Solid Feature Set
The CX550V has a nice array of features including manual focus, aperture and shutter control, and multi-channel audio recording. There's an external mic input, but not much control over audio recording.
Sony first introduced GPS in a camcorder last year and has left the functionality basically unchanged in the CX550V.
If you're a frequent traveler, you may find the CX550V's GPS functions useful. If you're not, GPS is less important. Using GPS, the CX550V can display a map of your current location on the LCD display, automatically set the camcorder's time and date, and organize videos using a map (both in the camcorder and on the computer using supplied Sony PMB software).
The automatic date/time functionality worked as advertised and saves you the trouble of constantly updating your camcorder as you roam. The map view is a nice way to graphically plot and organize your video adventures on your computer or camcorder memory.
The current location map function, while novel, isn’t terribly detailed. For my New Jersey neighborhood, the best detail I could bring up was the nearby highway. So if you’re bringing the CX550V on vacation, don’t expect it to lead you through around back roads.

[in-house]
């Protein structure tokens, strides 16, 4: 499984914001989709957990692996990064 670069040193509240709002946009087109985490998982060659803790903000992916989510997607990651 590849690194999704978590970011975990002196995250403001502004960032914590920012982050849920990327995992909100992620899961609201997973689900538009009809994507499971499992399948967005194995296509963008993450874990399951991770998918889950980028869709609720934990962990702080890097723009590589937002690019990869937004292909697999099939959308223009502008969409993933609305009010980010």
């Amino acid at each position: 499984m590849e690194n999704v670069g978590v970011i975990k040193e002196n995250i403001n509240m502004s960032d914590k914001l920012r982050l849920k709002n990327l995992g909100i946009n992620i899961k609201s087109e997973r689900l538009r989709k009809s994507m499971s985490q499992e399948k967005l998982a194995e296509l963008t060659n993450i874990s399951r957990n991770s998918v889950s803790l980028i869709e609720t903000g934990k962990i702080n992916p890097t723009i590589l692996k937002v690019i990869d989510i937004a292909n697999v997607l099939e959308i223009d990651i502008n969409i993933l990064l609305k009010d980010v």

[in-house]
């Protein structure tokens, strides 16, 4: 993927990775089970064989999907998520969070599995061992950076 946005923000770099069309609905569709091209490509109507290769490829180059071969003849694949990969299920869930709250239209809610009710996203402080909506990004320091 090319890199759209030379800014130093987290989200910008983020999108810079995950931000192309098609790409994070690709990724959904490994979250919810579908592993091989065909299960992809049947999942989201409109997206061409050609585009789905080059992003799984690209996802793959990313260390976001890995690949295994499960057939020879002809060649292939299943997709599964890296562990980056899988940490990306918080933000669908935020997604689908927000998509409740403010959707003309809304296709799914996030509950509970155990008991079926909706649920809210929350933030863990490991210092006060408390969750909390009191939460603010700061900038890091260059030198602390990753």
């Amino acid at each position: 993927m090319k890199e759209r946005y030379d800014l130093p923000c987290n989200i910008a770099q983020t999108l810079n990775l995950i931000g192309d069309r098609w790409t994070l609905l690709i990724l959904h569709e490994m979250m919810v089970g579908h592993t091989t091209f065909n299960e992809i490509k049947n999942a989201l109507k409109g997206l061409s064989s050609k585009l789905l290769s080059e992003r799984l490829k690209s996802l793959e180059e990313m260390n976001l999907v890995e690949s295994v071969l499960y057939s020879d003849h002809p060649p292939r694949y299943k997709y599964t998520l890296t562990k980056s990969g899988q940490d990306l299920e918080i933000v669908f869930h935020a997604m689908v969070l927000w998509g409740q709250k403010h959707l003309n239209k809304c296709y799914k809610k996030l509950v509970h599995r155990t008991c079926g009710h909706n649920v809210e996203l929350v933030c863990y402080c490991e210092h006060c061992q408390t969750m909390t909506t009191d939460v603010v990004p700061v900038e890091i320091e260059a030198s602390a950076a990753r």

With 64GB of internal flash memory, the CX550V can store up to six hours at its highest resolution. There's a two-in-one slot for either SDHC or Memory Stick cards if you want to add additional memory capacity, but the CX550V does not support relay recording, so you'll have to manually switch storage media if you run out of room.
The CX550V vs. The XR550V
If you like the specifications on the CX550V but desire more recording memory, Sony's HDR-XR550V shares the same technology as the CX550V but uses a 240GB hard drive for increased memory capacity. The XR550V is heavier than the CX550V, at 20 ounces, and slightly bulkier - at 2.9 x 3 x 5.8-inches. It's also pricier than the CX550V, costing $1,249 instead of $1,199. Still, if you prefer a hard drive camcorder, everything we've said about the CX550V's core features and image quality applies to the XR550V.
Bottom Line: A Pricey But Powerful Camcorder
With so many 1080p camcorders hitting the market these days for under $500, manufacturers have to work harder to justify a pricey camcorder. Sony mostly does with the CX550V, with a huge, bright touch-screen display, first rate video quality and a wealth of features to keep the avid video-taker busy. The inclusion of GPS does not, in my view, justify its pricey premium (your mileage may vary) and the menu system is not up to par with the rest of the CX550V's other virtues. But if you're not scared off by the price tag, the CX550V is definitely worth your attention.